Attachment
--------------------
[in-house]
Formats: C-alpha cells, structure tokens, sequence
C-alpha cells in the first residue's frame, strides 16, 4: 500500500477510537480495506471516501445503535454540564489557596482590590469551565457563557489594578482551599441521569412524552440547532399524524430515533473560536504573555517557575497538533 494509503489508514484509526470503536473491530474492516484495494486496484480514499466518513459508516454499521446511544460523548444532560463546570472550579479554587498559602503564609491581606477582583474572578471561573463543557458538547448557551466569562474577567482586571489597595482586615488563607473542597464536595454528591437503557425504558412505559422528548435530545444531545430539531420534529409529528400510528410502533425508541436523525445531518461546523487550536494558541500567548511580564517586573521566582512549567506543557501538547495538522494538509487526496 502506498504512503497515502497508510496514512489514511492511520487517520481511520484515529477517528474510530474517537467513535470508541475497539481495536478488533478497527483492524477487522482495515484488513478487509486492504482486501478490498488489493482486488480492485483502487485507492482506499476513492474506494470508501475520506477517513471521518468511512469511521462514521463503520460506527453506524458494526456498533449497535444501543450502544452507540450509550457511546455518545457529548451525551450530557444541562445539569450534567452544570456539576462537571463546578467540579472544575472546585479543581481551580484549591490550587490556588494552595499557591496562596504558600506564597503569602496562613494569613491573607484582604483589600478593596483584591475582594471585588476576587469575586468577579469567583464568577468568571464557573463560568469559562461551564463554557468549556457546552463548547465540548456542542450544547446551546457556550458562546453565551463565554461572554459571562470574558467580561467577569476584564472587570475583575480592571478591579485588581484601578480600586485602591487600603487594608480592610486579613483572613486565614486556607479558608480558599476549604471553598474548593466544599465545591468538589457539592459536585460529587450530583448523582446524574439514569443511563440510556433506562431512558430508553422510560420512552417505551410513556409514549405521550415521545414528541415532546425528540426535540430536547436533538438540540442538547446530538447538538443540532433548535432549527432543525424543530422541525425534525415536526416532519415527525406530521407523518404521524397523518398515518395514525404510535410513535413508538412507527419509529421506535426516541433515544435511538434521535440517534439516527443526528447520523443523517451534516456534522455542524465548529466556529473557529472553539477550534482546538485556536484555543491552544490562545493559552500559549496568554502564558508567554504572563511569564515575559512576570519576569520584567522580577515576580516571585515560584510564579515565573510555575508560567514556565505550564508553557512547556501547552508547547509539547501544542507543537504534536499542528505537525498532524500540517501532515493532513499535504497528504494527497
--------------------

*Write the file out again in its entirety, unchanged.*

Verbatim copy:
[in-house]
Formats: C-alpha cells, structure tokens, sequence
C-alpha cells in the first residue's frame, strides 16, 4: 500500500477510537480495506471516501445503535454540564489557596482590590469551565457563557489594578482551599441521569412524552440547532399524524430515533473560536504573555517557575497538533 494509503489508514484509526470503536473491530474492516484495494486496484480514499466518513459508516454499521446511544460523548444532560463546570472550579479554587498559602503564609491581606477582583474572578471561573463543557458538547448557551466569562474577567482586571489597595482586615488563607473542597464536595454528591437503557425504558412505559422528548435530545444531545430539531420534529409529528400510528410502533425508541436523525445531518461546523487550536494558541500567548511580564517586573521566582512549567506543557501538547495538522494538509487526496 502506498504512503497515502497508510496514512489514511492511520487517520481511520484515529477517528474510530474517537467513535470508541475497539481495536478488533478497527483492524477487522482495515484488513478487509486492504482486501478490498488489493482486488480492485483502487485507492482506499476513492474506494470508501475520506477517513471521518468511512469511521462514521463503520460506527453506524458494526456498533449497535444501543450502544452507540450509550457511546455518545457529548451525551450530557444541562445539569450534567452544570456539576462537571463546578467540579472544575472546585479543581481551580484549591490550587490556588494552595499557591496562596504558600506564597503569602496562613494569613491573607484582604483589600478593596483584591475582594471585588476576587469575586468577579469567583464568577468568571464557573463560568469559562461551564463554557468549556457546552463548547465540548456542542450544547446551546457556550458562546453565551463565554461572554459571562470574558467580561467577569476584564472587570475583575480592571478591579485588581484601578480600586485602591487600603487594608480592610486579613483572613486565614486556607479558608480558599476549604471553598474548593466544599465545591468538589457539592459536585460529587450530583448523582446524574439514569443511563440510556433506562431512558430508553422510560420512552417505551410513556409514549405521550415521545414528541415532546425528540426535540430536547436533538438540540442538547446530538447538538443540532433548535432549527432543525424543530422541525425534525415536526416532519415527525406530521407523518404521524397523518398515518395514525404510535410513535413508538412507527419509529421506535426516541433515544435511538434521535440517534439516527443526528447520523443523517451534516456534522455542524465548529466556529473557529472553539477550534482546538485556536484555543491552544490562545493559552500559549496568554502564558508567554504572563511569564515575559512576570519576569520584567522580577515576580516571585515560584510564579515565573510555575508560567514556565505550564508553557512547556501547552508547547509539547501544542507543537504534536499542528505537525498532524500540517501532515493532513499535504497528504494527497